Schooling at home

USD 234 Director of Curriculum Nicki Traul, looks over a computer a student turned in.

Options.

Additional options are what Nicki Traul, USD 234 director of curriculum says is a good reason to offer school classes at home for students.

“Students for all reasons; medical, parent choice, multiple reasons find that a brick-and-mortar school isn’t for them,” Traul said. “High school isn’t a good fit for everyone.”

One example Traul gave is supporting a student who had surgery and wasn’t able to attend school, she said.

USD 234 started offering home-school options to junior and senior high students one year ago.

The school district initially looked at home-school options for students who failed a course and had to retake it, she said.

“I had worked at Greenbush (Southeast Kansas Education Service Center), and had a background in virtual learning,” Traul said.

But lest students think this is an easy way out of not having to attend classes at school, Traul says this option is not for everyone.

“You have to be disciplined,” she said. “You have to put in 30 hours per week and at least six classes…about the same as a brick-and-morter school. You can be truant if not putting hours into the school work. ”

“We meet with the student and parents,” Traul said. “I want them to fully understand it’s not easy. They have to be self-driven.”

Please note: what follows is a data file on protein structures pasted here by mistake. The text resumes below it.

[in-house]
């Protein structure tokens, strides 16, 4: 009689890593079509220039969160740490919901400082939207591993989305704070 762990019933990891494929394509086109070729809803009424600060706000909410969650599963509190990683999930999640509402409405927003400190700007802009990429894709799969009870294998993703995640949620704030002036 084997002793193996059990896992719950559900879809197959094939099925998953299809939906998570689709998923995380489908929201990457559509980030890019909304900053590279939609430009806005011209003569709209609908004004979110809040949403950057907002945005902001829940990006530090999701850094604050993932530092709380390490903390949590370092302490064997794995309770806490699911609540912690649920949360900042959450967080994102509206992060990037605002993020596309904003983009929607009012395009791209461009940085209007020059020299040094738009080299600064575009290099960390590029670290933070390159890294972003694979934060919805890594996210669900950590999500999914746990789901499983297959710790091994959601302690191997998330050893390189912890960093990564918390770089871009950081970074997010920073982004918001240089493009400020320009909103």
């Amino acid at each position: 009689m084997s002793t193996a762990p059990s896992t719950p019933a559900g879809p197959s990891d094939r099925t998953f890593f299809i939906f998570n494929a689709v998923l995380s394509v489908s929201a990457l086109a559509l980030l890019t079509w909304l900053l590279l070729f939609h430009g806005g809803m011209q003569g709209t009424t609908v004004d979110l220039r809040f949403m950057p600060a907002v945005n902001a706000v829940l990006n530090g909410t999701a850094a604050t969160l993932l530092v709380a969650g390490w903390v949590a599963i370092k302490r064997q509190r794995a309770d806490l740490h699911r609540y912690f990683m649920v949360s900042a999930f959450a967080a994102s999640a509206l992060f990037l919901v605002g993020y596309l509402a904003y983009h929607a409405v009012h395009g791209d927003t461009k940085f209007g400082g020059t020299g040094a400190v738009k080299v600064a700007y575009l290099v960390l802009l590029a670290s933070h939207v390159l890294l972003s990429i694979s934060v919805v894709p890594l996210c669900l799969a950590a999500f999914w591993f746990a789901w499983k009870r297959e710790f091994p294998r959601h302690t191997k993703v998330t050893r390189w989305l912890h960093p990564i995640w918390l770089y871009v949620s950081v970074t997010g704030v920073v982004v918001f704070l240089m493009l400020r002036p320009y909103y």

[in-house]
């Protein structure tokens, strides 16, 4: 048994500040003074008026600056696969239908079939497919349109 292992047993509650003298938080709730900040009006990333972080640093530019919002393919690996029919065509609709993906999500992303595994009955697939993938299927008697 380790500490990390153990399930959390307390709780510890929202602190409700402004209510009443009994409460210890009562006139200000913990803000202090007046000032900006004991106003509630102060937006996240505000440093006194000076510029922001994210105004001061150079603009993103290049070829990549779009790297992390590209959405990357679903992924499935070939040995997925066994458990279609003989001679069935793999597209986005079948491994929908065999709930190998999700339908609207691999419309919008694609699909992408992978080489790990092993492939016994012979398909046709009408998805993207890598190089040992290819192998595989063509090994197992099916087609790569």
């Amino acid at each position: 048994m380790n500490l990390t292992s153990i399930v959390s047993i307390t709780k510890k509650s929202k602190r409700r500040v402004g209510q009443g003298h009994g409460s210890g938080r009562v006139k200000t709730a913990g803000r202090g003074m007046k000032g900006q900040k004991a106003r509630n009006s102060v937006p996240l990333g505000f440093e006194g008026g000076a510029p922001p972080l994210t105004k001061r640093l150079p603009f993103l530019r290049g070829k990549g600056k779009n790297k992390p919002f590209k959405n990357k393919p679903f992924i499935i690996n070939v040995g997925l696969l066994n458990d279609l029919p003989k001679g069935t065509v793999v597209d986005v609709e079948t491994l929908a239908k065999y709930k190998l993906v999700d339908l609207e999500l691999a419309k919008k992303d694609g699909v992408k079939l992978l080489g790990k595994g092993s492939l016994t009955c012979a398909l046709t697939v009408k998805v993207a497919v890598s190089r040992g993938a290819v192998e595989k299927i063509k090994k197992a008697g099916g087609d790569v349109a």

During an initial orientation, students learn “all the ins and outs of the system,” she said.

Full-time students are provided with a computer on which to do assignments, with internet service to be provided by the student.

The computer is turned in at the end of the year, she said.

The district uses a state-approved system, Edgenuity, which has teachers instructing a lesson.

Edgenuity is a  provider of K-12 online and blended learning solutions including online courses, credit recovery, intervention, and test preparation, according to its’ website.

The system is available 24 hours a day, seven days a week, she said.

Parents and students can meet with Traul at any point in the year.

A part of the program is letting students know if “they are on track or behind” in progress during the semester, she said.

Students must pay high school fees that other students are required to pay.

Funding for the initiative is from the U.S. Department of Education, rural and low-income school program.

 

 

 

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